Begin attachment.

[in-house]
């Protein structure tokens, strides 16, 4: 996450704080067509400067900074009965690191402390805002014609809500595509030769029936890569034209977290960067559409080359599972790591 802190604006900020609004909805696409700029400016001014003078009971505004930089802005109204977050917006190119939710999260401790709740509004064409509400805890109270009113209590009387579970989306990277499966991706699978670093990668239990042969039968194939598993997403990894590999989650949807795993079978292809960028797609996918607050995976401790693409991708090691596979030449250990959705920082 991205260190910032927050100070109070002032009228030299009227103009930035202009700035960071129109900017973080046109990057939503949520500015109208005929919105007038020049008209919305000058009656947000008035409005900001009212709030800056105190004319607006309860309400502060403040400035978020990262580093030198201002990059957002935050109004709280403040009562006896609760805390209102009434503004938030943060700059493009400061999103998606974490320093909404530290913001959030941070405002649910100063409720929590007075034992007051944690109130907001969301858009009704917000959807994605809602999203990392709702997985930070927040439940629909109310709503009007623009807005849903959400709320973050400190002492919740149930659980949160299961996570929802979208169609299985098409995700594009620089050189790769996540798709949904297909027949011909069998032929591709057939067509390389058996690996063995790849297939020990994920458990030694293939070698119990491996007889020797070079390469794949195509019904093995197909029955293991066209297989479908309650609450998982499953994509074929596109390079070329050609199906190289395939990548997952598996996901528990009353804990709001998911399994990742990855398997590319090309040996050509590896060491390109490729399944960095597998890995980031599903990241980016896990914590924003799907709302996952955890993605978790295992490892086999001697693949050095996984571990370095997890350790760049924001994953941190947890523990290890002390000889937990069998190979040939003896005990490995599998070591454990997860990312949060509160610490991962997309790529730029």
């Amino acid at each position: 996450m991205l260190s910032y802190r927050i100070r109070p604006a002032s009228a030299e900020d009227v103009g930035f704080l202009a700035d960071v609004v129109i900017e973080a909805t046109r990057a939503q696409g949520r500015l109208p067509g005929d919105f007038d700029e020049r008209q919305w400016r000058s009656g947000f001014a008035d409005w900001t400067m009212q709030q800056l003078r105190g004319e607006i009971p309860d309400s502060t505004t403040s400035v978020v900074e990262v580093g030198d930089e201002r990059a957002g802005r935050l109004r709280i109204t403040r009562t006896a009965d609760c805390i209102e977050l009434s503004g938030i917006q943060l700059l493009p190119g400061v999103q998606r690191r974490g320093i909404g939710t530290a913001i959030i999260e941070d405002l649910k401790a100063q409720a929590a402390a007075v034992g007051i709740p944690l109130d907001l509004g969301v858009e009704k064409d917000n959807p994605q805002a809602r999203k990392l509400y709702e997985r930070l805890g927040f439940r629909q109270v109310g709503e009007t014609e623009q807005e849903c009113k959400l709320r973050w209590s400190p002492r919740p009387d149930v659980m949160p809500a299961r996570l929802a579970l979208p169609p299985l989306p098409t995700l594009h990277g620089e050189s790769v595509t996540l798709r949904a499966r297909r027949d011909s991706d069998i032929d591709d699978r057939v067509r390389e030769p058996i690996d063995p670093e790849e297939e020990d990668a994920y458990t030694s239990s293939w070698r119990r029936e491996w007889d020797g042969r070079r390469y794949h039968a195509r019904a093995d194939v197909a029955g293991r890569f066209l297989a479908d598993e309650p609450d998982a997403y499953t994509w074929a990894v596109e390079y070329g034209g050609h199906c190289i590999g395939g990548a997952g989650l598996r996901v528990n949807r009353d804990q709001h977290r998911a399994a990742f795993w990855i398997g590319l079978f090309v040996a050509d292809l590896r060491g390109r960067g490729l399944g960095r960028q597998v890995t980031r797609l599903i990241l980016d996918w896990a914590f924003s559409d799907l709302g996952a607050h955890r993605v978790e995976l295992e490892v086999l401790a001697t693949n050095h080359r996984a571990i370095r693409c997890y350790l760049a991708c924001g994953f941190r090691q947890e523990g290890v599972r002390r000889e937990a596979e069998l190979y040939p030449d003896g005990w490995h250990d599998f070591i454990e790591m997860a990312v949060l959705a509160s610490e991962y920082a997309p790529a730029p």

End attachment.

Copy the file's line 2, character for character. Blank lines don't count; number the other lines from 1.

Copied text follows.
């Protein structure tokens, strides 16, 4: 996450704080067509400067900074009965690191402390805002014609809500595509030769029936890569034209977290960067559409080359599972790591 802190604006900020609004909805696409700029400016001014003078009971505004930089802005109204977050917006190119939710999260401790709740509004064409509400805890109270009113209590009387579970989306990277499966991706699978670093990668239990042969039968194939598993997403990894590999989650949807795993079978292809960028797609996918607050995976401790693409991708090691596979030449250990959705920082 991205260190910032927050100070109070002032009228030299009227103009930035202009700035960071129109900017973080046109990057939503949520500015109208005929919105007038020049008209919305000058009656947000008035409005900001009212709030800056105190004319607006309860309400502060403040400035978020990262580093030198201002990059957002935050109004709280403040009562006896609760805390209102009434503004938030943060700059493009400061999103998606974490320093909404530290913001959030941070405002649910100063409720929590007075034992007051944690109130907001969301858009009704917000959807994605809602999203990392709702997985930070927040439940629909109310709503009007623009807005849903959400709320973050400190002492919740149930659980949160299961996570929802979208169609299985098409995700594009620089050189790769996540798709949904297909027949011909069998032929591709057939067509390389058996690996063995790849297939020990994920458990030694293939070698119990491996007889020797070079390469794949195509019904093995197909029955293991066209297989479908309650609450998982499953994509074929596109390079070329050609199906190289395939990548997952598996996901528990009353804990709001998911399994990742990855398997590319090309040996050509590896060491390109490729399944960095597998890995980031599903990241980016896990914590924003799907709302996952955890993605978790295992490892086999001697693949050095996984571990370095997890350790760049924001994953941190947890523990290890002390000889937990069998190979040939003896005990490995599998070591454990997860990312949060509160610490991962997309790529730029």